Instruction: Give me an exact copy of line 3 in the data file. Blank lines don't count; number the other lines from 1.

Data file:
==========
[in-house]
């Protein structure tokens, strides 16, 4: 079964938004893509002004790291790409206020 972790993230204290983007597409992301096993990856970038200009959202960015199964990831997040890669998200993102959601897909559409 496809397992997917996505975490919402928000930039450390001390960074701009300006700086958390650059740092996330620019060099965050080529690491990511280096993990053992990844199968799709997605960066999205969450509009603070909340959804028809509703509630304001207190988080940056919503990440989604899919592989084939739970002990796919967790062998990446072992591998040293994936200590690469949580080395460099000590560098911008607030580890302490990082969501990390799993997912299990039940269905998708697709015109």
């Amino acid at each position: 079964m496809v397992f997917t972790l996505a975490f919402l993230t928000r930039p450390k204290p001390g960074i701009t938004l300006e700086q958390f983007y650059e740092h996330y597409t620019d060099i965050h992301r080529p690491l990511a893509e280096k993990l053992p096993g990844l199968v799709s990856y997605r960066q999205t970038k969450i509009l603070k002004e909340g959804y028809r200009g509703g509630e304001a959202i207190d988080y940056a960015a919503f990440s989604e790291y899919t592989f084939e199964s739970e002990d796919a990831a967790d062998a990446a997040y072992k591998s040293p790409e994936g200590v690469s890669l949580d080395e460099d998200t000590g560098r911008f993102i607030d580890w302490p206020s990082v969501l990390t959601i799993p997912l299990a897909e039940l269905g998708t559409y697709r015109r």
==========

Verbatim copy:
């Amino acid at each position: 079964m496809v397992f997917t972790l996505a975490f919402l993230t928000r930039p450390k204290p001390g960074i701009t938004l300006e700086q958390f983007y650059e740092h996330y597409t620019d060099i965050h992301r080529p690491l990511a893509e280096k993990l053992p096993g990844l199968v799709s990856y997605r960066q999205t970038k969450i509009l603070k002004e909340g959804y028809r200009g509703g509630e304001a959202i207190d988080y940056a960015a919503f990440s989604e790291y899919t592989f084939e199964s739970e002990d796919a990831a967790d062998a990446a997040y072992k591998s040293p790409e994936g200590v690469s890669l949580d080395e460099d998200t000590g560098r911008f993102i607030d580890w302490p206020s990082v969501l990390t959601i799993p997912l299990a897909e039940l269905g998708t559409y697709r015109r």